CHRISTOPHER MEAD is a PhD candidate in English at the University of California, Berkeley, where he is currently completely his dissertation, “Mass Communication: Eucharistic Authorship in Early Modern England.” His research interests include the history of technology and the relationship between religion and literature.

Death with Interruptions

Death With Interruptions premiere and associated events 

In conjunction with the premiere of the opera Death with Interruptions, co-created by Representations founding editor Thomas Laqueur, two free public discussions will be held at UC Berkeley. Based on Nobel Prize winner José Saramago’s novel of the same name, Death with Interruptions features music composed by Kurt Rohde and a libretto by Laqueur.

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On Wednesday, March 18, longtime Saramago translator Margaret Jull Costa will join in discussion of the opera with Dennis Washburn (Jane and Raphael Bernstein Professor in Asian Studies and Chair of Comparative Literature at Dartmouth and translator of the forthcoming Norton edition of Tale of Genji), Robert Alter (Class of 1937 Professor of Hebrew and Comparative Literature at UC Berkeley and translator of Genesis and The Five Books of Moses), and Paula Varsano (Associate Professor of East Asian Languages and Cultures at UC Berkeley and translator of premodern Chinese poetry). The event will take place from 5:00-7:00 pm in Room 308A in the Doe Library.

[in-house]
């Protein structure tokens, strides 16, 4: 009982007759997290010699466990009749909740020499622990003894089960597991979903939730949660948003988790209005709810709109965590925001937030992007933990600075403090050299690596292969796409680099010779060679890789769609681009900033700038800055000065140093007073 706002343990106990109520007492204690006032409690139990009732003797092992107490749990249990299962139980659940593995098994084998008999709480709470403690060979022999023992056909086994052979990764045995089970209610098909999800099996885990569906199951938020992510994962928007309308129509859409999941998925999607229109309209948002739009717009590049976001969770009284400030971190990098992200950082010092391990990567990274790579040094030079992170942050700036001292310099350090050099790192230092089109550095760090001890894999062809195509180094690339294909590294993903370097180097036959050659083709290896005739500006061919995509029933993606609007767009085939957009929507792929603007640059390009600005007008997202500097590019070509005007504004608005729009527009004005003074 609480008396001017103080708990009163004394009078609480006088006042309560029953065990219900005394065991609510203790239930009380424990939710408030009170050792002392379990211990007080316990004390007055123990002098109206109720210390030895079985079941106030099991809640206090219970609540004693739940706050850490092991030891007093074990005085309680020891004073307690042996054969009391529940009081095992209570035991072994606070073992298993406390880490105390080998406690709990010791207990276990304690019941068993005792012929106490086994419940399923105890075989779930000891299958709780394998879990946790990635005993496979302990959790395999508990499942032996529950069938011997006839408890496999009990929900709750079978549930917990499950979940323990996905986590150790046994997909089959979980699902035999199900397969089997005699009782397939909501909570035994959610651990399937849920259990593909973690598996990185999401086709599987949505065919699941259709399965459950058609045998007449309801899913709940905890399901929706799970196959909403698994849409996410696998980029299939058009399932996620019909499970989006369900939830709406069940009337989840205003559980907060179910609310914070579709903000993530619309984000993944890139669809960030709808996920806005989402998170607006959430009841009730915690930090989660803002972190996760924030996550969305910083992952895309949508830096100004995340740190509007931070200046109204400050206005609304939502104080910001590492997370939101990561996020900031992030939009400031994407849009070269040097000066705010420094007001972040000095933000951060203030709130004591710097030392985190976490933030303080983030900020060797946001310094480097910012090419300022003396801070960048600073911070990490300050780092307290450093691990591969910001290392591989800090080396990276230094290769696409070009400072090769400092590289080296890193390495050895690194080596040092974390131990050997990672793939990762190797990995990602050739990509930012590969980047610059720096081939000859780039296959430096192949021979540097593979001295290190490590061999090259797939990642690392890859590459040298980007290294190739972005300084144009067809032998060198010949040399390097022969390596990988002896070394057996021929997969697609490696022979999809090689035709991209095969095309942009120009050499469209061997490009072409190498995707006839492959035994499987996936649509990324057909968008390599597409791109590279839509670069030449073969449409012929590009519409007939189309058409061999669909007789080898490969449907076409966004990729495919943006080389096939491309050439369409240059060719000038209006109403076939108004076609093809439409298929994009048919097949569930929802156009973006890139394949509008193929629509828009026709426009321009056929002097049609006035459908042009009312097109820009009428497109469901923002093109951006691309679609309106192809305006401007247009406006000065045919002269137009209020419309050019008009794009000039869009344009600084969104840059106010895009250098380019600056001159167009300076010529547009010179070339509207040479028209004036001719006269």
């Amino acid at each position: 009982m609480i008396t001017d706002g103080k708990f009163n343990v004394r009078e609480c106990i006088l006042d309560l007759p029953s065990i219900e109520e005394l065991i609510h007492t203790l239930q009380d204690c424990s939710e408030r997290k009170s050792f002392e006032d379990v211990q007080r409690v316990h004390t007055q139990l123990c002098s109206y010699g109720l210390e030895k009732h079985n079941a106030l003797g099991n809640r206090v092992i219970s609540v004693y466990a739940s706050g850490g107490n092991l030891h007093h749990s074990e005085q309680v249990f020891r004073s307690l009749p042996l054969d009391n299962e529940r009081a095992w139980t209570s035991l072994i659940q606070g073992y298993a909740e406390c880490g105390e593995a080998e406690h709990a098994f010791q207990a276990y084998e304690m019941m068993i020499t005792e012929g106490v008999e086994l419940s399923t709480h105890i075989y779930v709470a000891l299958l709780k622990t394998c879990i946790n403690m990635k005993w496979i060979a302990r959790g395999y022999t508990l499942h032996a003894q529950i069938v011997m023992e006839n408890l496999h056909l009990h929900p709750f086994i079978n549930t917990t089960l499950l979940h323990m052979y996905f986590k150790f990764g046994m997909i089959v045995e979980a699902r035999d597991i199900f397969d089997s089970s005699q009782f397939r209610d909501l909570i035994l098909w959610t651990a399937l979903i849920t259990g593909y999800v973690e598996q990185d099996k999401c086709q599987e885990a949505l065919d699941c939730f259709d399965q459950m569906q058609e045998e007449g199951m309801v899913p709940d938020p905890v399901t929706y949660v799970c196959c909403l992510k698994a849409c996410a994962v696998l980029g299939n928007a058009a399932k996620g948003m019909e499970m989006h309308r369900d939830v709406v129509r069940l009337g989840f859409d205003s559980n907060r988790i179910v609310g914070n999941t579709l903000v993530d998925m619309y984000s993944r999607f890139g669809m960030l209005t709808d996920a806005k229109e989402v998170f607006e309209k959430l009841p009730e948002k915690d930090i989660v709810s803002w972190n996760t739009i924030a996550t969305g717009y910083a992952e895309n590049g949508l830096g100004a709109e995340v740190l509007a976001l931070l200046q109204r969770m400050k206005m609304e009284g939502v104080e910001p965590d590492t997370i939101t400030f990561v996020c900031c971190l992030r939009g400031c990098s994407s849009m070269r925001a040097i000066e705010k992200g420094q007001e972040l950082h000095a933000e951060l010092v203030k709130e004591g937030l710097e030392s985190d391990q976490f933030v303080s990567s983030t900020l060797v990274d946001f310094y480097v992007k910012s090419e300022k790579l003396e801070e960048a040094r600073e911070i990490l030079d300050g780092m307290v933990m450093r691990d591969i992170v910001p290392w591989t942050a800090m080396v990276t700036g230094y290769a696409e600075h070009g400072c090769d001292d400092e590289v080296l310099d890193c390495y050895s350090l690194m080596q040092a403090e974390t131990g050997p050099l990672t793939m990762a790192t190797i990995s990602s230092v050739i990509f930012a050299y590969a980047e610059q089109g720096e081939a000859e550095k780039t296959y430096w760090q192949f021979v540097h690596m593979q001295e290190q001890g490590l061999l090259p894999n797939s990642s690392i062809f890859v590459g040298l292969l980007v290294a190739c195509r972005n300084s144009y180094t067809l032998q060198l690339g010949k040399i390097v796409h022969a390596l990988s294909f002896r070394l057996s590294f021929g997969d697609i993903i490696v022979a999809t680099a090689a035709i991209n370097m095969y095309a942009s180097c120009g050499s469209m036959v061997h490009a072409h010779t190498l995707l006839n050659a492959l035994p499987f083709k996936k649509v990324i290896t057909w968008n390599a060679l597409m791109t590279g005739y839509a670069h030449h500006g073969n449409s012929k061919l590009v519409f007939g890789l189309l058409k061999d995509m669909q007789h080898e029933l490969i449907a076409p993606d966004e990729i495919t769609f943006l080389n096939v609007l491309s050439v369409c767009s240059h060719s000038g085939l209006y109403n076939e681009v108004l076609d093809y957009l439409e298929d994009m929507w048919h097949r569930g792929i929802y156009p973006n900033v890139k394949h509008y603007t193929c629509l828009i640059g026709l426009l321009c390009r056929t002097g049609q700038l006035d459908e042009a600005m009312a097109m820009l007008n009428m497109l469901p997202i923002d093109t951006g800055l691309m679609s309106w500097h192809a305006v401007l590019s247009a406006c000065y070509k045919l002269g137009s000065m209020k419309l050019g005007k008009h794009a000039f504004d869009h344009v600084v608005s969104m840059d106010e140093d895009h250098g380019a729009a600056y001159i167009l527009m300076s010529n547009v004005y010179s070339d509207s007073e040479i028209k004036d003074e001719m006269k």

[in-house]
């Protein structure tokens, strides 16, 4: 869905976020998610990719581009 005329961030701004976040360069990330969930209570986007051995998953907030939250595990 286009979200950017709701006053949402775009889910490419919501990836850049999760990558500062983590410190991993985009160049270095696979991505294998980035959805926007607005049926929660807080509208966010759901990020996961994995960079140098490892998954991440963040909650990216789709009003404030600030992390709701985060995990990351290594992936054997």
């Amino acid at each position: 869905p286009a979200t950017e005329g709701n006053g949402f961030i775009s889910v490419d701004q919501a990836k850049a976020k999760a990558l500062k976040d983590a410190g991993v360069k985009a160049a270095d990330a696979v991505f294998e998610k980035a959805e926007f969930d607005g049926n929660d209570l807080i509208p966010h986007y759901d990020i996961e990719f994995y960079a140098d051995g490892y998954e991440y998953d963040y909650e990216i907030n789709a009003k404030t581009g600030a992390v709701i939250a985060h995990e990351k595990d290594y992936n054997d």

On Thursday, March 19, Representations editorial board co-chair Mary Ann Smart leads a discussion of the opera with Laqueur, Kurt Rohde (Professor of Music at UC Davis), Majel Connery (Mellon Postdoctoral Fellow and Visiting Assistant Professor in the Department of Music at UC Berkeley and co-founder and executive director of Opera Cabal), and Shalom Goldman (Professor of Religious Studies and Middle Eastern Studies at Duke University). The event will take place from noon to 2:00 pm in 3335 Dwinelle Hall.

Ticketing information for the San Francisco performances at ODC Theater on March 19 and March 21 can be found on the Left Coast Ensemble’s website.

A free noon concert will be offered Monday, March 16 at UC Berkeley in Hertz Hall. Please see the event listing for more information.

Leah Price presents “Reading Against Time”

Leah Price, Francis Lee Higginson Professor of English at Harvard University, will present a talk at UC Berkeley entitled “Reading Against Time” The event will take place on Wednesday, March 18 at 4:00pm in 3335 Dwinelle Hall.

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Price’s article, “From The History of a Book to a “History of the Book” appeared as part of the Representations 108 special issue on “Surface Reading” (Fall 2009). More recently, she contributed a response to the “Search” Special Forum, available in Representations 127 (Summer 2014).